I know it’s not polite to stare, but I couldn’t help myself.
Before me sat a sugar cone topped with homemade mint chip ice cream, a dollop of delicately torched, homemade marshmallow sauce and a pinch of rainbow sprinkles. Certainly, it was a treat for the eye, but the explosion of natural mint would transfix my taste buds as well.
It’s hard to anticipate anything but scrumptiousness from Chef Nick Di Bona, a former winner of the Food Network’s “Chopped” who is also the owner of Madison Kitchen in Larchmont and creator of Bona Bona, a collection of restaurant-crafted ice creams.
Di Bona found that the key to guaranteeing great taste is to create ice cream from scratch — syrup toppings included — and let the flavors speak for themselves.
“The more homemade, the better it is,” Di Bona says. “We have good technique, we use good ingredients and everything is homemade.”
The menu covers the dessert basics — waffle sundaes, brownie sundaes, milkshakes, cones and bread pudding. But the flavors — which include Nutella S’mores, Salted Caramel, Rainbow Cookie, Brownies and Cream, Guava and Coconut Sorbet — are what make the experience delectably memorable.
“I like to keep it simple,” Di Bona says. “As sophisticated as most people’s palates could be, at the end of the day, they kind of just want something simple. And if you could hit more people with an idea, it’s usually the way to go.”
Di Bona strives to create desserts that appeal to all ages. So aside from fine-tuning each flavor, he offers treats that are sexy to look at and appropriately portioned.
During my visit, I had the pleasure of sampling the Holy Cannoli milkshake, a heavenly blend of cannoli ice cream topped with homemade whipped cream — referred to as “whip’d by” Bona Bona — and rimmed with rich vanilla frosting, crushed pistachios and mini chocolate chips. Before the creamy beverage made its way to the table, I reminisced on the overwhelmingly large strawberry milkshakes that I used to order at the local diner as a kid. Much to my relief, Di Bona’s milkshake was served in a tall, slender glass that was perfect to share — and even better to sip solo.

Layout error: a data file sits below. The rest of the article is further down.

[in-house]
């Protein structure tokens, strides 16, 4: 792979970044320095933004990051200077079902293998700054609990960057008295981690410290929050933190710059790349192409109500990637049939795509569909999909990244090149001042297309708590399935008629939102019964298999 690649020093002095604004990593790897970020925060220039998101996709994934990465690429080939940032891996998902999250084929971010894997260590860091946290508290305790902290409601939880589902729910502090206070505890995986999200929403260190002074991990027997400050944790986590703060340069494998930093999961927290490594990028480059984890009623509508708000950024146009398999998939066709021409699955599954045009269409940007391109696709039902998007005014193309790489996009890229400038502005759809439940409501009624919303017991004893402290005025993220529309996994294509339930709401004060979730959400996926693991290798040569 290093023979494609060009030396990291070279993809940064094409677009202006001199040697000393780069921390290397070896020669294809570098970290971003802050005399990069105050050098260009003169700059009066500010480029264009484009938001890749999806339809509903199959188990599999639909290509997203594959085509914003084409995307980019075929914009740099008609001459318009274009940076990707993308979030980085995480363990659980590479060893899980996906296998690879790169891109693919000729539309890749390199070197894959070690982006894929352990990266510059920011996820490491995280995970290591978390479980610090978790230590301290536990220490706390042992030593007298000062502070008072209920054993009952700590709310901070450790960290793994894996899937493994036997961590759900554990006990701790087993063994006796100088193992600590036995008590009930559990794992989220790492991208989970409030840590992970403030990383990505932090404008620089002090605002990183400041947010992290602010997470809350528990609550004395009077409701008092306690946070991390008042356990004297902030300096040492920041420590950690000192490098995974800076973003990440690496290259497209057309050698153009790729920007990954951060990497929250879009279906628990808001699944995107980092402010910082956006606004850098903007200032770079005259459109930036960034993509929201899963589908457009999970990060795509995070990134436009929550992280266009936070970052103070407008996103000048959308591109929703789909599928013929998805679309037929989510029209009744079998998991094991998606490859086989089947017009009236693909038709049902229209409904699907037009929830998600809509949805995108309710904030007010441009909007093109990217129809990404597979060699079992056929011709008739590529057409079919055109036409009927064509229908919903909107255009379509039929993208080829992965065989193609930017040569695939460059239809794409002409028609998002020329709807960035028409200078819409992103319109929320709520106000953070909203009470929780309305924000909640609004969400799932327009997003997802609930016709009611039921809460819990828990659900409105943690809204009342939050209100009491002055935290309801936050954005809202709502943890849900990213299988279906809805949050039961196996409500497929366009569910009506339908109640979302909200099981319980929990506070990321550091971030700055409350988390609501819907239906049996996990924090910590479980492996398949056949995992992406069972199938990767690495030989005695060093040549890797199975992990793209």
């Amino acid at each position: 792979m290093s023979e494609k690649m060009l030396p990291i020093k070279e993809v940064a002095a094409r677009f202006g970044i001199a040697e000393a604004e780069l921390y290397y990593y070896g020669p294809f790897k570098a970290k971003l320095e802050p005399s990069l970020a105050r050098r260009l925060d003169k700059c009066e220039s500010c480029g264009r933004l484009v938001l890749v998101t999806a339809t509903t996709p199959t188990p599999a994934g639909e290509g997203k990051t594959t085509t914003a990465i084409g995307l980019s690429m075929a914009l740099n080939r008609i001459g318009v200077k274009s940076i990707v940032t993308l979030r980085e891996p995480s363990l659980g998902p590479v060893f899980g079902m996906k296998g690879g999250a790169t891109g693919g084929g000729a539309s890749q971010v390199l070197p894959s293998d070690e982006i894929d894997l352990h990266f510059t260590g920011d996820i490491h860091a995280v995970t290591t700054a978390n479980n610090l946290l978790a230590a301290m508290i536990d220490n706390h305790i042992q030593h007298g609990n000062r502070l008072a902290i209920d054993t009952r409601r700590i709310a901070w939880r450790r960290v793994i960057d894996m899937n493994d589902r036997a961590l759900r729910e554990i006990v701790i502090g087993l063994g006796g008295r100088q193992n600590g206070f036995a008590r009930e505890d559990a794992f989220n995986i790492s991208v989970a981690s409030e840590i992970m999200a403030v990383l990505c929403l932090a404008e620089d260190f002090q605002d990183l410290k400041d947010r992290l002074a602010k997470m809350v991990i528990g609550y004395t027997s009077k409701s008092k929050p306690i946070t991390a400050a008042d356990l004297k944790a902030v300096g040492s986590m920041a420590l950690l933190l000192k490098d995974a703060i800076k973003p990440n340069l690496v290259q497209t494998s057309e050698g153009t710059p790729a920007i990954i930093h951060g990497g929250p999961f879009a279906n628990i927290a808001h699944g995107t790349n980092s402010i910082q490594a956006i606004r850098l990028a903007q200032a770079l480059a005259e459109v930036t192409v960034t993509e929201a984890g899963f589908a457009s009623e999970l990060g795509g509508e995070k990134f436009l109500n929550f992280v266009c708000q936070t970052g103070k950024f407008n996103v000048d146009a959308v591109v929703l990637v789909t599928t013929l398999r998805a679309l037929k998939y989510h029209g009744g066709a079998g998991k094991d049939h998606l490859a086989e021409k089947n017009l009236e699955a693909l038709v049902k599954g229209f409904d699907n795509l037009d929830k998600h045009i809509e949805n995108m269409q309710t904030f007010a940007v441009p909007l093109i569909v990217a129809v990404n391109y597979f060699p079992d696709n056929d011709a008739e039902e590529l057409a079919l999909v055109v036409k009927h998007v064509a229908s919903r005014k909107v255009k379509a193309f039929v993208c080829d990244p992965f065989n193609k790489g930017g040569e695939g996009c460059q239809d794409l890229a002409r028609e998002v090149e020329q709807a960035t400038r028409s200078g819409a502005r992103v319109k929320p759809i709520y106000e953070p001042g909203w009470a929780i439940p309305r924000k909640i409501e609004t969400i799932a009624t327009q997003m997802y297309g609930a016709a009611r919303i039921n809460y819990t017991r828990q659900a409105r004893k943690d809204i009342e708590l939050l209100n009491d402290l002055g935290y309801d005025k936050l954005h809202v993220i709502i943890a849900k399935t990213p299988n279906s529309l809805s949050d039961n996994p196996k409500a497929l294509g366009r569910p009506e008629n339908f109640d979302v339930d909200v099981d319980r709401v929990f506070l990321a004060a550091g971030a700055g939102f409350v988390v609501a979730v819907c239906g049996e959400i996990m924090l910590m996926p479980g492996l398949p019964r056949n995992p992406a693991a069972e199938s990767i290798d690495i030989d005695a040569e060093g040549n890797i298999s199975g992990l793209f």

“It’s a great way to end your meal on a high note,” he says.
(And it was certainly date-night approved, at least in my book.)
Like many great ventures, Di Bona’s ice cream business was unplanned.
Shortly after the opening of Madison Kitchen in September 2013 — a chic New American-style restaurant and lounge offering globally inspired tapas plates — The New York Times published a restaurant review that suggested the ice cream was so delicious, Di Bona should consider selling pints.
And the young chef and entrepreneur took that idea — and ran with it.
Di Bona, a native of Yorktown, began visiting the local farmers market just blocks away from Madison Kitchen, where he bought many of his ingredients and started selling pints using an ice cream cart. This season, the 2-year-old business has grown to include an ice cream truck — which is available for private parties — that visits various Brooklyn locations on weekends, as well as Cortlandt’s Hemlock Hill Farm on Fridays. The ice cream is also offered at the Fortina family of restaurants, with locations in Rye, Armonk and Stamford.
But in the near future, Di Bona aspires to move Bona Bona out of Madison Kitchen and open a separate location dedicated exclusively to desserts.
“It would be Mr. Softee meets brewery,” he says. “It could be our Bona Bona ice cream trucks meet creamery.”
And he is looking to expand the truck’s weekly route to include locations in Fairfield County.
“We’re working hard on getting the ice cream on a level where it could really sustain itself,” he says.
WAG is certainly looking forward to revisiting Bona Bona in the near future — and sampling the new desserts, of course.